To catch a killer, we needed to think like one. We reconstructed the crime scene and invited the CSIs to step into the culprit’s shoes, by holding their own mock-meeting with the aim of crafting a 10-line rhyming poem about meetings. But this goal was impeded when these crack investigators began demonstrate the unproductive behaviours of the perpetrators, to get a sense of why Time was being murdered so frequently in real-life scenarios. The method acting was spectacular!
We had taken our investigation one step further by identifying the characteristics of the killer… but we still didn’t understand the motives or have a potential solution in mind. So we set the CSIs another task to dig a bit deeper. It was time for an identity parade.
The Usual Suspects
Detective Constable Lewis, our psychological profiler, had built e-fits of the suspects from eye-witness statements, taken from a research survey we carried out as part of our investigation asking people what they often experienced in workplace meetings. And they looked a right motley crew! Any one of them could have been guilty of murdering time in our meetings…
The usual suspects in our line-up were:
• The Critic
• The Un-Informed
• The Over-Loaded
• The Day Dreamer
• The Cynic
• The Indecisive
• The Preoccupied
• The Control Freak
• The Latecomer
This time, our Biz Week CSIs needed to identify possible motives for the crime – what could be driving the unproductive behaviours of these felons? And more importantly, what could be done to change it? This killing spree was rampant and everyone was under suspicion. And we all realised that at one time or another, we’d all exhibited these behaviours ourselves, and had all been guilty of the crime!
Prevention is better than cure
Well you know what they say… prevention is better than cure! Time had been murdered in the past; we all recognised we were never going to bring it back, but we knew we could figure out ways of preventing the crime from repeating itself.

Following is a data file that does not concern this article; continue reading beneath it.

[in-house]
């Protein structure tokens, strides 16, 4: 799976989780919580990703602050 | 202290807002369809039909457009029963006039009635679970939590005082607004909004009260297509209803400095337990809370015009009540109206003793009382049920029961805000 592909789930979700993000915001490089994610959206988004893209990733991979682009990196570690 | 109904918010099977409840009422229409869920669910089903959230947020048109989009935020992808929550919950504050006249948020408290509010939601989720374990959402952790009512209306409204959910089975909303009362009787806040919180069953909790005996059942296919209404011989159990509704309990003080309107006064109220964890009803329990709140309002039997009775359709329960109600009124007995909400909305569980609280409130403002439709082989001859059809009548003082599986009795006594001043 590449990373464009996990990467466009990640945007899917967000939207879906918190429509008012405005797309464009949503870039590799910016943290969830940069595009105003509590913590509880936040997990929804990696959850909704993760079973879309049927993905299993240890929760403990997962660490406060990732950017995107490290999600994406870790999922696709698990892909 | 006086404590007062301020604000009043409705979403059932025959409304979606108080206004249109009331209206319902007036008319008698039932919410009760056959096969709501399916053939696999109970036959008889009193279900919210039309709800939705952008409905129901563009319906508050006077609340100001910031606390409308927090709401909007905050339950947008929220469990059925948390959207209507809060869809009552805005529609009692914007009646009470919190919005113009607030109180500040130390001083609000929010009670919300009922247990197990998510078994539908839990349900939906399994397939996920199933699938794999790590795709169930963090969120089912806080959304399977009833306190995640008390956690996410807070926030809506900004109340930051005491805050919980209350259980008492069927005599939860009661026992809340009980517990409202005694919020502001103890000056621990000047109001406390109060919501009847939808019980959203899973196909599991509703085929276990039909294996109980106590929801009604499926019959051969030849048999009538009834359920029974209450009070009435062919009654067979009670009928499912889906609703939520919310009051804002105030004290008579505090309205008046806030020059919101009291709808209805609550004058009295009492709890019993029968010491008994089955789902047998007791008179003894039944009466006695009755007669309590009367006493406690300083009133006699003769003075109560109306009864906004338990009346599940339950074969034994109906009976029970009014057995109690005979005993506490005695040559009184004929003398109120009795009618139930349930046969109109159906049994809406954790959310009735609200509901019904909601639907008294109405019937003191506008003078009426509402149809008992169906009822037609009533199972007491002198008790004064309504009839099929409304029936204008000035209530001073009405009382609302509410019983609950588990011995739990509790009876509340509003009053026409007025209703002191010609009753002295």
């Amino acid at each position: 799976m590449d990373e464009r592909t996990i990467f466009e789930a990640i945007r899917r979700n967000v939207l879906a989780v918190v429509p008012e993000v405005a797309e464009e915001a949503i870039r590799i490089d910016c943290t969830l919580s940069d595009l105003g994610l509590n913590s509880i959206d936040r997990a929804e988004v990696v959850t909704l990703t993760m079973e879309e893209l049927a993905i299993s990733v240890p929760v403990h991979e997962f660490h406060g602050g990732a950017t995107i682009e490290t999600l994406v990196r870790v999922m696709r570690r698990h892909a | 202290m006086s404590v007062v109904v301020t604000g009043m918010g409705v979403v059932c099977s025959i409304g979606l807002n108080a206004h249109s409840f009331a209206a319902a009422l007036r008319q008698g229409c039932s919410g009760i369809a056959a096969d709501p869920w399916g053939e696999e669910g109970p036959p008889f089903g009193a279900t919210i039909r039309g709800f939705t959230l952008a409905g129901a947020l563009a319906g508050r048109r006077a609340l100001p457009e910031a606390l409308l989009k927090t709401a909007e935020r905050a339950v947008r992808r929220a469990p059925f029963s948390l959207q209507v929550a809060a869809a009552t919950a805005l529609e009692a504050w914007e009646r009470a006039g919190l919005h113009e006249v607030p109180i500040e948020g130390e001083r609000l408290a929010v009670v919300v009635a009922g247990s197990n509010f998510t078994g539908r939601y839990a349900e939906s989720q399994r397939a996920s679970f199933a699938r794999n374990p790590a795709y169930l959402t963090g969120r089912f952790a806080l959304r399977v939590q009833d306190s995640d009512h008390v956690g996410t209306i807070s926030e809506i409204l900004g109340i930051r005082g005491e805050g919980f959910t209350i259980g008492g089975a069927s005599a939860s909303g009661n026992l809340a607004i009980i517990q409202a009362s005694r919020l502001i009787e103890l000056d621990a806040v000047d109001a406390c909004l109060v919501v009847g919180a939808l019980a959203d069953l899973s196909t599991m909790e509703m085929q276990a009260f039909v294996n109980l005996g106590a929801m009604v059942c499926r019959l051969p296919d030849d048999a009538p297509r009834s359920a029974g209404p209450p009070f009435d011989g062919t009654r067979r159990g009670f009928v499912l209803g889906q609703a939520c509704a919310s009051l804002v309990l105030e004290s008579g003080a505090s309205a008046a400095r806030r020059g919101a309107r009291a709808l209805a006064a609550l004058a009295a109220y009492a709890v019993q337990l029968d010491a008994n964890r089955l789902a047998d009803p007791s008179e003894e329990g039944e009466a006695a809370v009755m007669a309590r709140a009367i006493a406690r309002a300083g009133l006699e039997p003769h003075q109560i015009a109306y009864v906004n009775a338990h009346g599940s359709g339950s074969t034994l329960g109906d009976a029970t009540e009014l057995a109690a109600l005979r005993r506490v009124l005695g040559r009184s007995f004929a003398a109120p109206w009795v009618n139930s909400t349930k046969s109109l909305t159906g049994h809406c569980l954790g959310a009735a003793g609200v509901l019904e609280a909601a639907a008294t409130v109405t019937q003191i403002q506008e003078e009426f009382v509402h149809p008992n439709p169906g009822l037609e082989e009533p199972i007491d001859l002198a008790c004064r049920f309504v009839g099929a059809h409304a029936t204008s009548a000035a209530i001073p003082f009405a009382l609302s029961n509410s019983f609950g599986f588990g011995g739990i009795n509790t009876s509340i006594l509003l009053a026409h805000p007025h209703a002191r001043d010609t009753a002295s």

The Biz Week CSIs identified rehabilitation was the way to go. Strategies for creating productive meetings were drafted, and actions to motivate meeting attendees and help them to work in their ‘Best Selves’ (and avoid slipping into unproductive behaviours) were drawn up. This was expert advice for the public to help keep Time safe in the future.
The case drew to a close, but it had been both insightful and exhilarating. Our crack team has been dispatched to spread the word of caution when it comes to your workplace meetings.
So what did people think to our Humber Business Week 2018 event?
At H&H we’re proud to say that year on year, our Biz Week events are incredibly well-received – with all attendees enjoying the blended mix of gamification and thought leadership and leaving with actionable insights and ideas to put in place in their own organisations.
But don’t take our word for it – check out the delightful feedback from our 2018 event!
“Good Biz Week intro. Great networking and learning opportunity. Thanks to H&H for fun and insight.”
“Good content. Engaging activity. Well-facilitated. Thanks :)”
“Brilliant as usual. Thank you :)”
And one last word of advice – remember that some of the culprits may still be at large in your organisation… so remain vigilant, and be productive!